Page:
To further compare the processing effects of the different algorithms, we also tested the algorithms on artificially synthesized images, as shown in Figure 16. In this figure, (a) shows two images acquired under proper lighting, and (b) shows corresponding low-light images that have been synthesized through gamma transformation (with a value of 2). (c–h) show the image enhancement results obtained using the different methods. The results indicate that the proposed method can adaptively enhance the brightness of low-light areas while suppressing that of high-illuminance areas, and the enhancement effects are consistent with those observed on the actual images presented above.

4.2. Objective Evaluation

Because different methods focus on different aspects of an image, a subjective evaluation is likely to be biased [40]. Therefore, we adopt several objective evaluation criteria to further examine the processing effects of different methods. We adopt the mean squared error (MSE), the peak signal-to-noise ratio (PSNR), and the structural similarity index measure (SSIM) as objective evaluation metrics for comparison and evaluation [41]. The objective evaluation data corresponding to Figure 16 are shown in Table 1, where the best results are italicized.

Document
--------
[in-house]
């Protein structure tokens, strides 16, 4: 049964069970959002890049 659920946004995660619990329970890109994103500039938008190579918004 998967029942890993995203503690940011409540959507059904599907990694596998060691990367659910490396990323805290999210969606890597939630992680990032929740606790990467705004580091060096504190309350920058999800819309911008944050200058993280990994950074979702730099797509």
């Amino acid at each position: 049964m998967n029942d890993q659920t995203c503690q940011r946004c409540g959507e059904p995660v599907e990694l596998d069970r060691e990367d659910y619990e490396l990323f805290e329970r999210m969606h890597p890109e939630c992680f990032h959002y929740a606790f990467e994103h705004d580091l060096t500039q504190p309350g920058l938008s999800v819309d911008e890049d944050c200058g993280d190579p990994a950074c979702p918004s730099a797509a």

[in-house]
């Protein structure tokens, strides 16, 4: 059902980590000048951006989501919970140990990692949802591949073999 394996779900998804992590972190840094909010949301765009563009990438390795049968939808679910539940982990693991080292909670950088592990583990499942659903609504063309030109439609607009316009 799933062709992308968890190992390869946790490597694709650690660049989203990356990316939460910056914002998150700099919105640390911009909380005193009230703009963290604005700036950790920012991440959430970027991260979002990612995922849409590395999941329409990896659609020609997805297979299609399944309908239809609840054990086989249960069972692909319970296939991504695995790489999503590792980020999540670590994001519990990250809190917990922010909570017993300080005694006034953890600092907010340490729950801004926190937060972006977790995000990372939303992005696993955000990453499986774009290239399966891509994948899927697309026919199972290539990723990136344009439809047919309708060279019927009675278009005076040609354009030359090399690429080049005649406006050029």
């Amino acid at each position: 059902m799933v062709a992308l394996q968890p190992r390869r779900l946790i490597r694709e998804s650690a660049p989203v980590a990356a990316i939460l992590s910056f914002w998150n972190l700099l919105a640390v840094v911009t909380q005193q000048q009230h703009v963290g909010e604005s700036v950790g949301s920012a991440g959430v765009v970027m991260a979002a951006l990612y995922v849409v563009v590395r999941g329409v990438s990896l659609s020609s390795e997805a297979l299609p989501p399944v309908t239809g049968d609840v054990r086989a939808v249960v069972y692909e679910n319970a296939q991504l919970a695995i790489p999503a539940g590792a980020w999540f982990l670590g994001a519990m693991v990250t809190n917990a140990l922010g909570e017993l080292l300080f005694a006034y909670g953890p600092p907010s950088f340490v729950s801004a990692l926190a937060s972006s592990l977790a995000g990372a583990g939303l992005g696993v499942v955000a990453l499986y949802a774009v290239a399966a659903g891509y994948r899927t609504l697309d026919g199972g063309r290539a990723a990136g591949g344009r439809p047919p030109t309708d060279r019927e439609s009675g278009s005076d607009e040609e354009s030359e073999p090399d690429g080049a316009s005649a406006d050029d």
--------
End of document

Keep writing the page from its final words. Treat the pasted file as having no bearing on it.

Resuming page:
CegaHECVCLDRDCPMSRCPOur method

MSE1087.5352462.565864.13718.641088.675329.58
PSNR17.814.58518.7819.63517.7723.13
SSIM0.850.8250.8950.8350.870.97

To conduct a more general test, we subjected a number of synthesized images to processing with various methods, including CegaHE [38], CVC [16], LDR [39], DCP [24], EFF [42], MSRCP [21], SRIE [22], and the proposed algorithm. Some of the experimental results are shown in Figure 17, where Figure 17(a) shows the original images, Figure 17(b) shows the artificial quality-reduced images, and Figure 17(c) shows the results obtained after the enhancement of the images in Figure 17(b). The objective evaluation metrics achieved by the various methods based on these images are shown in Table 2, in which the values indicating the best performance are italicized.


CegaHECVCLDRDCPEFFMSRCPSRIEOur method

Group 1MSE839.314554.18732.72873.171292.501131.821135.16368.12
PSNR18.8911.5519.4818.7217.0217.5917.5822.47